Once upon a time, yours truly was opportune to be within the earshot of an argument between my grandmother and an elder cousin of mine. The former had wittingly converted to personal use a piece of jewelry belonging to the latter and was being confronted about it. A specific statement that struck throughout the argument was the one my grandmother employed to lay claim to the item in dispute. That she “owned” my cousin and by proxy owned whatever possessions she had. As illogical as this statement may seem interesting, it was strongly backed by older members of my family. (article continues below)

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This is the case in a typical average African home. An extreme sense of possession over the lives and even possessions of younger members of the nuclear and extended family, even in adulthood.

The upbringing of a child in the African setting falls way beyond the threshold of his/her biological parents. Extended family members, friends of the family and even random strangers have a degree of input with regards to decisions which are made in shaping the life of the child. I would have described this system as efficient had I been born upwards of the 1980's. The introduction of the internet and the level of exposure of the much younger generation has revealed that parenting is no longer strictly a black or white scenario, but one that is froth with several shades of grey, thus rendering the system totally inapplicable.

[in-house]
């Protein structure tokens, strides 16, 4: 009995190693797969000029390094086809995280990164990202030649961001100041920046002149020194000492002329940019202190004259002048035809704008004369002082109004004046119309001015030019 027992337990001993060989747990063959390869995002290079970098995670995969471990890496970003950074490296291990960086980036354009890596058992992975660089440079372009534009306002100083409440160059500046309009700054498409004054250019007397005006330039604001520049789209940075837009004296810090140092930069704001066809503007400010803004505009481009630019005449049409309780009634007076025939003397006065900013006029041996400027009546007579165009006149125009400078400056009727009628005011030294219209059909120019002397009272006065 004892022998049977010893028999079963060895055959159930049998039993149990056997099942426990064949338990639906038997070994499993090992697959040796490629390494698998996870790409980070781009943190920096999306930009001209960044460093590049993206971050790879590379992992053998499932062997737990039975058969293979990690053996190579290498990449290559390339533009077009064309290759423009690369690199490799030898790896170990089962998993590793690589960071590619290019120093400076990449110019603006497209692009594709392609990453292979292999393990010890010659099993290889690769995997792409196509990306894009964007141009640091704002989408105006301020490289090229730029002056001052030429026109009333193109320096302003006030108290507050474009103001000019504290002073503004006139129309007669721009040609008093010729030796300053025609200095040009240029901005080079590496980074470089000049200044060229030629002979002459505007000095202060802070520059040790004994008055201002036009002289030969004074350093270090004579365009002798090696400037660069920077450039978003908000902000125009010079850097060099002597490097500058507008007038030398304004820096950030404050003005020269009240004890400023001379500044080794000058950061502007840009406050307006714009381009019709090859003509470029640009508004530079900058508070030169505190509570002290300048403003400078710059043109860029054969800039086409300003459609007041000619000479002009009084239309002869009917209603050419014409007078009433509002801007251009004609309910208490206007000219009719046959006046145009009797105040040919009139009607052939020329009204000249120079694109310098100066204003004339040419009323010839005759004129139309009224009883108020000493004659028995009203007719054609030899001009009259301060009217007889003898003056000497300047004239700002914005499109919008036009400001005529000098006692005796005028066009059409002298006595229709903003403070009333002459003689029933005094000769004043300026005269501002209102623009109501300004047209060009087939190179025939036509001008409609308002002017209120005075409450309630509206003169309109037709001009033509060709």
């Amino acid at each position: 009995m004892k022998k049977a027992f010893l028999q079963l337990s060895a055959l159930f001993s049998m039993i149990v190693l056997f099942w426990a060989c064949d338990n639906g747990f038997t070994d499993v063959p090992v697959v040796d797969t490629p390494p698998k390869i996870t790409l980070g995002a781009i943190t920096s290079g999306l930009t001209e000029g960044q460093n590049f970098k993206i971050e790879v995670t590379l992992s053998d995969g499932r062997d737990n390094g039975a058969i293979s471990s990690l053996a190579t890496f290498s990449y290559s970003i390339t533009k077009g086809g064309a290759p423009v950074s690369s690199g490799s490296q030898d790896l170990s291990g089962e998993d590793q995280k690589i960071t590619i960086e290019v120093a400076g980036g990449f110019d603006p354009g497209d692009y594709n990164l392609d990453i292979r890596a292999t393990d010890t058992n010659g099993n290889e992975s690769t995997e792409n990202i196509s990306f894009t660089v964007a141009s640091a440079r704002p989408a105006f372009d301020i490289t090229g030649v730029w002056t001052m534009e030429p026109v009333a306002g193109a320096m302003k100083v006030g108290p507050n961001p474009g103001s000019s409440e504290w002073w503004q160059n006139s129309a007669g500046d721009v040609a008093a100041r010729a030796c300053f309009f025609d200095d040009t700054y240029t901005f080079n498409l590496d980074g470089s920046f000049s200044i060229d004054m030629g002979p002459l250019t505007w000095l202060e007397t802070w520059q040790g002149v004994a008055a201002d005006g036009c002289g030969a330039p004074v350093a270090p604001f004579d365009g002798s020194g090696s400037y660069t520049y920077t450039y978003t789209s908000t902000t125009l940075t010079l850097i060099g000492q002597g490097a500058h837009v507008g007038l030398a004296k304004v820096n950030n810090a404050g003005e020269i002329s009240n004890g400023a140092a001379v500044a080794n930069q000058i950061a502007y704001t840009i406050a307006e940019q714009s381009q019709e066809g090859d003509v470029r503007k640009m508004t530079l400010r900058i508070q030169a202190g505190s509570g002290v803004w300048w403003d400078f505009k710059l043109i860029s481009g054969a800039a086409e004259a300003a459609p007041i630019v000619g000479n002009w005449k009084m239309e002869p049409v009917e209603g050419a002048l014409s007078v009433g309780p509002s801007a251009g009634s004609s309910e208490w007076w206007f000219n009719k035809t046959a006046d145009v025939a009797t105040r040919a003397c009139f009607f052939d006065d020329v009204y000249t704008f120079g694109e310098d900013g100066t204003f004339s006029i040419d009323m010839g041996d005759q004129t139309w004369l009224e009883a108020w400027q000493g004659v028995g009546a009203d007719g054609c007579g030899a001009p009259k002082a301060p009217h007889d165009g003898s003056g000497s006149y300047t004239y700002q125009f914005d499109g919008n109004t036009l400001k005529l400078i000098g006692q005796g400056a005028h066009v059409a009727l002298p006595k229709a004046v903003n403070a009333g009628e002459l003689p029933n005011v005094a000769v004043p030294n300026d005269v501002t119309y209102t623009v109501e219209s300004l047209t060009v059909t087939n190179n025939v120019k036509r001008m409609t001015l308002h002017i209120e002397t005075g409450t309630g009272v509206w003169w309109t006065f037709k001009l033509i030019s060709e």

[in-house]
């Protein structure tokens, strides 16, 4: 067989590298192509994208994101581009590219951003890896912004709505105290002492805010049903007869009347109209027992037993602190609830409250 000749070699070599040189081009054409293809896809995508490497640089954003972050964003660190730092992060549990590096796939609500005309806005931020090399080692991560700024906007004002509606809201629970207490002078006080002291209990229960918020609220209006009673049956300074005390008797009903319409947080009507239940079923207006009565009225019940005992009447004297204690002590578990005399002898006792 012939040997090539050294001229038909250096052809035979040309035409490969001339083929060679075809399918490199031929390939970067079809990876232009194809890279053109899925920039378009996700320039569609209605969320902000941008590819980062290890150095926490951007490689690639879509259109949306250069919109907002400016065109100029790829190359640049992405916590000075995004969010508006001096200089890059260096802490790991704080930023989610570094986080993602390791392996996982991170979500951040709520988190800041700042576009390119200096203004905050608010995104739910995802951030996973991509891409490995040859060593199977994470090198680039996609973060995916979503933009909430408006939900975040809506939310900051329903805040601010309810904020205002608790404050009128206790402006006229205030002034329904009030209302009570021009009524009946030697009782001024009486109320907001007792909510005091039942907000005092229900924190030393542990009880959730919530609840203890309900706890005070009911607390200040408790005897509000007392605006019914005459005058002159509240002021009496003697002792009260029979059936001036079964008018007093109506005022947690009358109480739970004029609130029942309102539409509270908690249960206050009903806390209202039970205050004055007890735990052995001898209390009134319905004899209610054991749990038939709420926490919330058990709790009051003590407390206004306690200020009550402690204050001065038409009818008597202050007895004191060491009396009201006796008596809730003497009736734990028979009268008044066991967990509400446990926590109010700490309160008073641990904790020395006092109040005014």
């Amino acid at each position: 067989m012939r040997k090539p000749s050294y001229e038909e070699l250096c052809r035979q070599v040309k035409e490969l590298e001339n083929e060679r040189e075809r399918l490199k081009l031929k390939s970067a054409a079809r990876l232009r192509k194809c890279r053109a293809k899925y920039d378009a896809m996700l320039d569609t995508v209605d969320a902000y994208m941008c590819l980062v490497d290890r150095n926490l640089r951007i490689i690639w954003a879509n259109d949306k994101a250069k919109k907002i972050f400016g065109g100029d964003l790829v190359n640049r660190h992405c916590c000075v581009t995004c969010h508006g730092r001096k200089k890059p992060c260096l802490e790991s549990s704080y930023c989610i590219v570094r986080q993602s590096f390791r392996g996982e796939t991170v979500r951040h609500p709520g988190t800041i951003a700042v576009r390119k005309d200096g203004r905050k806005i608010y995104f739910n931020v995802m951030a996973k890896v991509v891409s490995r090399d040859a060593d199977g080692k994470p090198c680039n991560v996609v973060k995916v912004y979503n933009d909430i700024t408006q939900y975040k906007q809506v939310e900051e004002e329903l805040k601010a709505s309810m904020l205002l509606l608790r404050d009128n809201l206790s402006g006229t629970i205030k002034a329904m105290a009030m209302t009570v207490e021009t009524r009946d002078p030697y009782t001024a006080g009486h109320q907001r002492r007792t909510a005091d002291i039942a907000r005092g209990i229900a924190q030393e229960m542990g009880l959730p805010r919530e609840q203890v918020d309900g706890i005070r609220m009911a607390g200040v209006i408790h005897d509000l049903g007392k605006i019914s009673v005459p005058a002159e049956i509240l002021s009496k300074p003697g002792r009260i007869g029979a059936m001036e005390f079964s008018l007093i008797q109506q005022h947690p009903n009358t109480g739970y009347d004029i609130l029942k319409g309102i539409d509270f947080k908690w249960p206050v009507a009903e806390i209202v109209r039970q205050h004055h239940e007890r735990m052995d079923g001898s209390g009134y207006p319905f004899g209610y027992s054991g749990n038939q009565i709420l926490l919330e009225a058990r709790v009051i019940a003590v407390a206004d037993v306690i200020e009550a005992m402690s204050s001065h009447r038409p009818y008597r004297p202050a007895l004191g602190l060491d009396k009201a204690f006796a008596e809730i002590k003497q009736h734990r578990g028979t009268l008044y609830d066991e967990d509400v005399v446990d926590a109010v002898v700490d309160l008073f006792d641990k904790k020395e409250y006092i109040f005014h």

In the typical African home, a child has no privacy, not because there is no room for it, but for the fact that they simply do not have the rights for it. A scenario of such is when  a father who gains entry into his daughter's room without a prior knock or notice will casually counter any protests to his actions by asserting that she lives in his house and will only find any privacy she seeks whenever she can provide a roof over her head. The level of intrusion illustrated in this scenario is not restricted to personal or physical space. Bags, books, phones, laptops, and even diaries are subject to random checks carried out at the discretion of parents. Experts suggest that little actions such as knocking before gaining entry to rooms or personal spaces, asking before checking school bags etc, help to build trust and create reasonable boundaries where necessary. [1] However, snooping through phones, reading diaries and private emails should be avoided as they only encourage a child to be more withdrawn and secretive. And this eliminates all possibility of the existence of mutual trust.